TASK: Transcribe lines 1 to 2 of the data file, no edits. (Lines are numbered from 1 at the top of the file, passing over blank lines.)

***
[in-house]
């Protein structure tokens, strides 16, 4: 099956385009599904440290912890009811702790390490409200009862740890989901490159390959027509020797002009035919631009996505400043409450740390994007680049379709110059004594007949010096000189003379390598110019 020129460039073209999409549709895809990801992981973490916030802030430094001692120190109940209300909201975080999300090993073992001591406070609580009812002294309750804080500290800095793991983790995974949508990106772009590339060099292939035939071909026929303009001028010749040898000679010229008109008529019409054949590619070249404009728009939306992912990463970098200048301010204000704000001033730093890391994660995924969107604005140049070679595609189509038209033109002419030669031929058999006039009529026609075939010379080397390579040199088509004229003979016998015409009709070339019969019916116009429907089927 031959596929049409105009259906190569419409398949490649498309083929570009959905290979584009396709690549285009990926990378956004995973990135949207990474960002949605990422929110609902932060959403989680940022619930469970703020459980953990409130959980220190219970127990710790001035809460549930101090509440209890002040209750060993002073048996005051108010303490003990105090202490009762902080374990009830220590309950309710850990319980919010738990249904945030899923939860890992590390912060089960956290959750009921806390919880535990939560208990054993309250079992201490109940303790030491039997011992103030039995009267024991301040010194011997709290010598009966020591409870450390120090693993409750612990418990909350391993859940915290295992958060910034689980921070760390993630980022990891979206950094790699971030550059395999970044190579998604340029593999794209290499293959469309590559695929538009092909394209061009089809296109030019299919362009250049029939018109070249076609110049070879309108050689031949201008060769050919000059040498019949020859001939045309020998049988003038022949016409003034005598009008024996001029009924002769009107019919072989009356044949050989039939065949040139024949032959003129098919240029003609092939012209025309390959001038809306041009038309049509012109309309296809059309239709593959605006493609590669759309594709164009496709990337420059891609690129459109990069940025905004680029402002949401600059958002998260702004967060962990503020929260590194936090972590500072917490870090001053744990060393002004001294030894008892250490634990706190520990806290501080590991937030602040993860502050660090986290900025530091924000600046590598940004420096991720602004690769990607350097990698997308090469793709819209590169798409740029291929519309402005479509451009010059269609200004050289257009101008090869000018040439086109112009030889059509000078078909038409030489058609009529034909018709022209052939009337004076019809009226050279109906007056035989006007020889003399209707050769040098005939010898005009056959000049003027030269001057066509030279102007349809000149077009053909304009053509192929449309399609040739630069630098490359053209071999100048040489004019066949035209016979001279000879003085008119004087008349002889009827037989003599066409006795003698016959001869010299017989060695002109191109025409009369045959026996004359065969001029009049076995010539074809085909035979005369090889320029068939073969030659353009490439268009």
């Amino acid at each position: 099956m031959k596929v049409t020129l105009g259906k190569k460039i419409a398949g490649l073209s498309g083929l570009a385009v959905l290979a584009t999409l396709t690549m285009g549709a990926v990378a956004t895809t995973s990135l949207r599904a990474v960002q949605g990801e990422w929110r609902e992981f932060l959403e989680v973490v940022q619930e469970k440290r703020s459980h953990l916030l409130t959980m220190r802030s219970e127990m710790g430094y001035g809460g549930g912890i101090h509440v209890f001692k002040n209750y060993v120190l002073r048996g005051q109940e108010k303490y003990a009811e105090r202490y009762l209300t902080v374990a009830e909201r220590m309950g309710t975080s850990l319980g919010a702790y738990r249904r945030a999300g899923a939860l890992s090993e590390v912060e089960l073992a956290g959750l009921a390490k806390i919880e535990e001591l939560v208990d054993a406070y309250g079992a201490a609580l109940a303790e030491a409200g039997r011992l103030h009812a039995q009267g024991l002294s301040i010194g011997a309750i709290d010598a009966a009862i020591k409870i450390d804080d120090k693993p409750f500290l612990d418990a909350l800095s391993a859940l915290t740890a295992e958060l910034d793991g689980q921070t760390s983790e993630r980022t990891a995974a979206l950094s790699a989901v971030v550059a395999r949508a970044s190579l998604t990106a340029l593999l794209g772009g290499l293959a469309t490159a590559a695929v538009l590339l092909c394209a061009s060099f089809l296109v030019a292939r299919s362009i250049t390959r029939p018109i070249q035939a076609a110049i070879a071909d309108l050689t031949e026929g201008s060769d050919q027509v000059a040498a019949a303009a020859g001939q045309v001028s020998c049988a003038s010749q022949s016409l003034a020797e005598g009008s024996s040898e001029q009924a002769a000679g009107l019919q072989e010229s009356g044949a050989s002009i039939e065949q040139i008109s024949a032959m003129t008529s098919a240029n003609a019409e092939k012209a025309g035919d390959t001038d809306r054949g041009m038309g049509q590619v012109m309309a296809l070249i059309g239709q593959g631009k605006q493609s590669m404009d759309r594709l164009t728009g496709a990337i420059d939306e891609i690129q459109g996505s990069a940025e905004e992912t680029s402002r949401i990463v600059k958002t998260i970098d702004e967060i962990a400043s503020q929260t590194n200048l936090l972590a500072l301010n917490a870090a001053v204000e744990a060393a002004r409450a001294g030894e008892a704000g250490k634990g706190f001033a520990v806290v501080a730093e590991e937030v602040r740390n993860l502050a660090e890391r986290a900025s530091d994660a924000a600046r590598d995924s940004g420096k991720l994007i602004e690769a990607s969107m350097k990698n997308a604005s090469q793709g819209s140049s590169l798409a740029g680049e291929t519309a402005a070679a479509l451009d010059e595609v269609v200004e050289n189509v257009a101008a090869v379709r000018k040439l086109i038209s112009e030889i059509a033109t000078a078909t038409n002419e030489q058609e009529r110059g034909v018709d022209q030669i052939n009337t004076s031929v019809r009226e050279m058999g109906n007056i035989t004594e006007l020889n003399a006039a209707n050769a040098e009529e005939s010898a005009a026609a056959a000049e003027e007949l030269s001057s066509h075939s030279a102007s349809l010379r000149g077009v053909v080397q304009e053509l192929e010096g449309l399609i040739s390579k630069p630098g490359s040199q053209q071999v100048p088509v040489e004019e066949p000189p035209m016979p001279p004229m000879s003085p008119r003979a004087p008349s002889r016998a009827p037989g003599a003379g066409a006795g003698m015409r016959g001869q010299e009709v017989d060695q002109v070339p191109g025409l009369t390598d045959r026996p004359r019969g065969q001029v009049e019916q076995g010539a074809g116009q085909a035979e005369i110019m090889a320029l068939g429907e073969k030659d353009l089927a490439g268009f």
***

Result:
[in-house]
């Protein structure tokens, strides 16, 4: 099956385009599904440290912890009811702790390490409200009862740890989901490159390959027509020797002009035919631009996505400043409450740390994007680049379709110059004594007949010096000189003379390598110019 020129460039073209999409549709895809990801992981973490916030802030430094001692120190109940209300909201975080999300090993073992001591406070609580009812002294309750804080500290800095793991983790995974949508990106772009590339060099292939035939071909026929303009001028010749040898000679010229008109008529019409054949590619070249404009728009939306992912990463970098200048301010204000704000001033730093890391994660995924969107604005140049070679595609189509038209033109002419030669031929058999006039009529026609075939010379080397390579040199088509004229003979016998015409009709070339019969019916116009429907089927 031959596929049409105009259906190569419409398949490649498309083929570009959905290979584009396709690549285009990926990378956004995973990135949207990474960002949605990422929110609902932060959403989680940022619930469970703020459980953990409130959980220190219970127990710790001035809460549930101090509440209890002040209750060993002073048996005051108010303490003990105090202490009762902080374990009830220590309950309710850990319980919010738990249904945030899923939860890992590390912060089960956290959750009921806390919880535990939560208990054993309250079992201490109940303790030491039997011992103030039995009267024991301040010194011997709290010598009966020591409870450390120090693993409750612990418990909350391993859940915290295992958060910034689980921070760390993630980022990891979206950094790699971030550059395999970044190579998604340029593999794209290499293959469309590559695929538009092909394209061009089809296109030019299919362009250049029939018109070249076609110049070879309108050689031949201008060769050919000059040498019949020859001939045309020998049988003038022949016409003034005598009008024996001029009924002769009107019919072989009356044949050989039939065949040139024949032959003129098919240029003609092939012209025309390959001038809306041009038309049509012109309309296809059309239709593959605006493609590669759309594709164009496709990337420059891609690129459109990069940025905004680029402002949401600059958002998260702004967060962990503020929260590194936090972590500072917490870090001053744990060393002004001294030894008892250490634990706190520990806290501080590991937030602040993860502050660090986290900025530091924000600046590598940004420096991720602004690769990607350097990698997308090469793709819209590169798409740029291929519309402005479509451009010059269609200004050289257009101008090869000018040439086109112009030889059509000078078909038409030489058609009529034909018709022209052939009337004076019809009226050279109906007056035989006007020889003399209707050769040098005939010898005009056959000049003027030269001057066509030279102007349809000149077009053909304009053509192929449309399609040739630069630098490359053209071999100048040489004019066949035209016979001279000879003085008119004087008349002889009827037989003599066409006795003698016959001869010299017989060695002109191109025409009369045959026996004359065969001029009049076995010539074809085909035979005369090889320029068939073969030659353009490439268009």